I like to watch several series on HGTV. “House Hunters” is one of them. I like to see the different home values in different locations across the country. One of the things that always makes me scratch my head, though, is when they use the price-per-square-foot calculation.
In the real world of real estate, no one really does that, at least not when it comes to market value and what buyers will pay, and have been paying for a home. Builders use price-per-square-foot calculations for their own purposes, and commercial real estate uses that statistic to price out properties for lease.
When referring to residential real estate, comparing home values from one home to another is rarely ever an apples-to-apples comparison. Determining the market value of a home is a multi-faceted process. There are several reasons…
- First of all, a home with lots of high-end upgrades is going to command a higher selling price than a similar sized home with basic features. Buyers just aren’t going to pay the same amount for a house that doesn’t have the custom features or upgrades compared to a similar sized home with all the bells and whistles.
- Another reason is that square footage doesn’t always mean that you have that amount of actual floor space. Take for instance, a two-story Colonial =>
To calculate square footage, you take the dimensions of the first floor, and double that amount for the square footage. This traditional Colonial home has about 2000 square feet, 1000 on each level.
Now consider a contemporary 2-story house of 2000 square feet…If it has a 2-story foyer or a 2-story great room, like the picture below, it still may have the same 1000 square-foot footprint, the same square footage as the Colonial without the 2nd story rooms. The two don’t completely compare.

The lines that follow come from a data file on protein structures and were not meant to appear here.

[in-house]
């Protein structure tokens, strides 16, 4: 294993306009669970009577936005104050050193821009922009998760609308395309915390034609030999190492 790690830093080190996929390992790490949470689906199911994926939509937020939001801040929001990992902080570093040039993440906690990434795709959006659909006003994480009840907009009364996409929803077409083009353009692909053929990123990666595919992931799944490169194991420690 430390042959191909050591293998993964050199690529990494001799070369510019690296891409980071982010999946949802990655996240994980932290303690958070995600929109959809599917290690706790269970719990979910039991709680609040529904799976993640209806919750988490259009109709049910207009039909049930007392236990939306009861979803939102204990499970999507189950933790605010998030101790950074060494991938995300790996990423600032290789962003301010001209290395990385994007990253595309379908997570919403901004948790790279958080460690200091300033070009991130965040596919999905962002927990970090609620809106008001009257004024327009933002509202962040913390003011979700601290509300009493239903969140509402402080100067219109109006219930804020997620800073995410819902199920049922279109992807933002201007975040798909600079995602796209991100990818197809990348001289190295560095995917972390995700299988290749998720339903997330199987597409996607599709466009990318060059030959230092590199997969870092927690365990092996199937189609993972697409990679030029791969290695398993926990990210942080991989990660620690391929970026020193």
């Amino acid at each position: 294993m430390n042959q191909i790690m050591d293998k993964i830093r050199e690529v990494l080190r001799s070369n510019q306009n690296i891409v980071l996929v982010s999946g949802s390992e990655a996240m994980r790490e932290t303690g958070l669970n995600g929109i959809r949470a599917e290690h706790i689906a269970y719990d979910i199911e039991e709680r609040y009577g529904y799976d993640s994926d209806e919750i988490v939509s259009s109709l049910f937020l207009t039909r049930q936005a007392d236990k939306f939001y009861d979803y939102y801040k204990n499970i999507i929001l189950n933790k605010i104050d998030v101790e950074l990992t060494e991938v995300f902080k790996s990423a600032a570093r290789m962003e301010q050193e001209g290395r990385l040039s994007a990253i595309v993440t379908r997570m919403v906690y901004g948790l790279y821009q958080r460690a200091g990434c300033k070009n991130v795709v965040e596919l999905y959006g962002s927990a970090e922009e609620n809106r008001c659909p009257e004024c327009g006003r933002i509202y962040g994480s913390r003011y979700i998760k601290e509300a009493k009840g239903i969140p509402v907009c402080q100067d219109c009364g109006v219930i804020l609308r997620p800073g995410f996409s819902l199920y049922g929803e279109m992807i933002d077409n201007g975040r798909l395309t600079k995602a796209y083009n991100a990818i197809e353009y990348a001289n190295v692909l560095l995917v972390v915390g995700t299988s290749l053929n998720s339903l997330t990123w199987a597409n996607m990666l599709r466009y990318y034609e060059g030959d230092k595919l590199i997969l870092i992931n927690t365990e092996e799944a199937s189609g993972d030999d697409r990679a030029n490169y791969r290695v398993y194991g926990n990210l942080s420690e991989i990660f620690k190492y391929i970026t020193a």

You might pay more for the dramatic 2-story rooms than you would for the basic home, depending on the market and location, even though the basic home had more actual floor space.
This is like comparing apples to oranges. Square footage isn’t directly tied to the “livability” of a home, or the home’s value.
- A third reason why we shouldn’t rely on the square footage statistic is that it doesn’t take location into account. Remember that overused cliche: location, location, location. The values in one neighborhood can be driven by completely different metrics than a neighborhood across town, even if the homes are similar. The age of the home, the amenities that the particular builder added and the difference in construction make a difference. The neighborhood amenities and demand also greatly affect the values. All real estate is local, even hyperlocal.
- The last flaw you find when relying on the square foot measurement in direct comparisons is that we often find the tax record is wrong. The tax record doesn’t always reflect renovations done on the home after the initial sale. And sometimes, its just wrong for no apparent reason at all. It may be because of a data transfer gliche or because of human error..garbage in/garbage out.